That era of Vertigo was formative for me, too. The idea of more mature takes on classic heroes is a sweet spot, for sure. Now, as someone who still longs to read your THE BATMAN series with Brian, I have to ask – what made CATWOMAN the right character for you? What is it about Selina and this version of her that really appeals to you, and makes you want to add a story to her mythos?
Initially, I was asked to come up with an epic story through which I could present a stylistic vision for the entire DC Universe, much as Darwyn Cooke had done so spectacularly with New Frontier. I spent months wrestling with it before finally admitting that my interests and strengths were in more intimate character studies. So I took a step back and asked myself what kind of book I’d like to read myself.
I love when superhero comics get mashed up with other genres. It provides a way for new readers to enter the world and gives longtime readers a novel way to reconnect with the characters. The prospect of a Catwoman heist book was so appealing to me, but I also needed to push it a bit further. Knowing it had been almost 20 years since Ed Brubaker and Cooke revitalized Catwoman, I wondered what an older Selina Kyle might be like: an experienced career criminal, no longer the nubile ingenue, dealing with the indignities of age and sexism. With that, I had my classic noir underdog, and all the pieces fell into place.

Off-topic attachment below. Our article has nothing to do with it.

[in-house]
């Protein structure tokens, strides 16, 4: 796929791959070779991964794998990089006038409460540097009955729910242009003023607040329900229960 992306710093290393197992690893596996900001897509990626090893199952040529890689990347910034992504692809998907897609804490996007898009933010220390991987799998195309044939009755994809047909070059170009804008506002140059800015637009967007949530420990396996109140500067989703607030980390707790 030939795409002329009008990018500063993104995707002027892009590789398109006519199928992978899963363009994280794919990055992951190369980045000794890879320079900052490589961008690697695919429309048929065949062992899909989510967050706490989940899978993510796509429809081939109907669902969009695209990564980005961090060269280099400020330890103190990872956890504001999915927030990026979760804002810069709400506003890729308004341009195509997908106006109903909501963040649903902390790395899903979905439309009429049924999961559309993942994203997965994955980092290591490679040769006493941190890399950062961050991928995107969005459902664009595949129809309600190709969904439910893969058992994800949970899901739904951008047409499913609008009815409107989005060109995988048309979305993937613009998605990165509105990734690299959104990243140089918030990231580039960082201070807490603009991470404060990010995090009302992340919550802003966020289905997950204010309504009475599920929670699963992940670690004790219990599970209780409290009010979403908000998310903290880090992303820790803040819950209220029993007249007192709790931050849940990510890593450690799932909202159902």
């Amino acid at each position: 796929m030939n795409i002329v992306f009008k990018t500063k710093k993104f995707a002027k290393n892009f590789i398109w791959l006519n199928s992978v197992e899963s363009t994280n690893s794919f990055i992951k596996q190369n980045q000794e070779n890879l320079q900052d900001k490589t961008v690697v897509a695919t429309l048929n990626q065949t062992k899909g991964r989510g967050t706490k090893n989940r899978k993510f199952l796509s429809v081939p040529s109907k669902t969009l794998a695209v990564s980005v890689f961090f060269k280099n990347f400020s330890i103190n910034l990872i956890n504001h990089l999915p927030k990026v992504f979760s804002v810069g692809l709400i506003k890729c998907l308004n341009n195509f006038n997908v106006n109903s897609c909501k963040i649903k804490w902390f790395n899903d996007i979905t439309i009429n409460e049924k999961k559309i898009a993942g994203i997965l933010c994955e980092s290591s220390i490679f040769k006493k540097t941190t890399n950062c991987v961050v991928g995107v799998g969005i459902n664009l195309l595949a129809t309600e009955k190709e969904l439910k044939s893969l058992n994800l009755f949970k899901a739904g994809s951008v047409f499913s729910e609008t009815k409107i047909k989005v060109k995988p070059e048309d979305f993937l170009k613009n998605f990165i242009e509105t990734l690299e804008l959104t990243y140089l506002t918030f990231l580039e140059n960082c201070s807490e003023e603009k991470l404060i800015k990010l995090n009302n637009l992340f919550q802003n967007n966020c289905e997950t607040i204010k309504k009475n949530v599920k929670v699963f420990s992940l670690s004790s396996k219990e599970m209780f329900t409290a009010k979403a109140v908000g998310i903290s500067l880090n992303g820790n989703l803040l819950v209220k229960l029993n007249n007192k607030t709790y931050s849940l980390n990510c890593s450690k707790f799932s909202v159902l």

It does feel like at that point you had all the elements. But before we get too far into the crafting of Lonely City, can you give us a quick and dirty elevator pitch for the book?
After ten long years in prison, a 55-year-old Selina Kyle returns to Gotham City, intent on solving the mystery of Batman’s dying words. The only thing in her way is Mayor Harvey Dent and his army of militarized Batcops.
I know you’ve done a few special things here and there, but this is pretty much your first formal, longform foray into writing – but it doesn’t feel like it at all. It’s assured, complex, and propulsive. Was that part of the appeal of the project? The chance to do most of the heavy lifting? How did you know this was the book you wanted to write AND draw?
Many of my comics heroes have written and drawn their own work: Frank Miller, Jaime Hernandez, Gipi, Naoki Urasawa to name a few. Since the beginning of my career it was something I always wanted to do, but was never sure if I was ready for it. If I hadn’t been asked, if the Black Label editors hadn’t voiced their confidence in me, I’m sure it would have been another 20 years before giving it a shot.
But that also meant it couldn’t just be a creative exercise, it needed to be about something. It had to be personal to me. Beyond the heist story, it’s also about making comics, growing older, and about the cities we live in.
It’s such a layered story, Cliff, that I found myself going back to it just to make sure I recognized and appreciated all you wove into it. Now, I’m sure I’m not the first person to mention the parallels between LONELY CITY and THE DARK KNIGHT RETURNS – both feature their respective protagonists being pulled back into roles they’d long thought abandoned. And while LONELY CITY is dark and full of danger, there’s a whimsy and knowing wink to it that I love, and a progressive, inclusive sensibility that feels very important right now. I guess this is a long-winded way of asking how you created the future Gotham we all see in the book?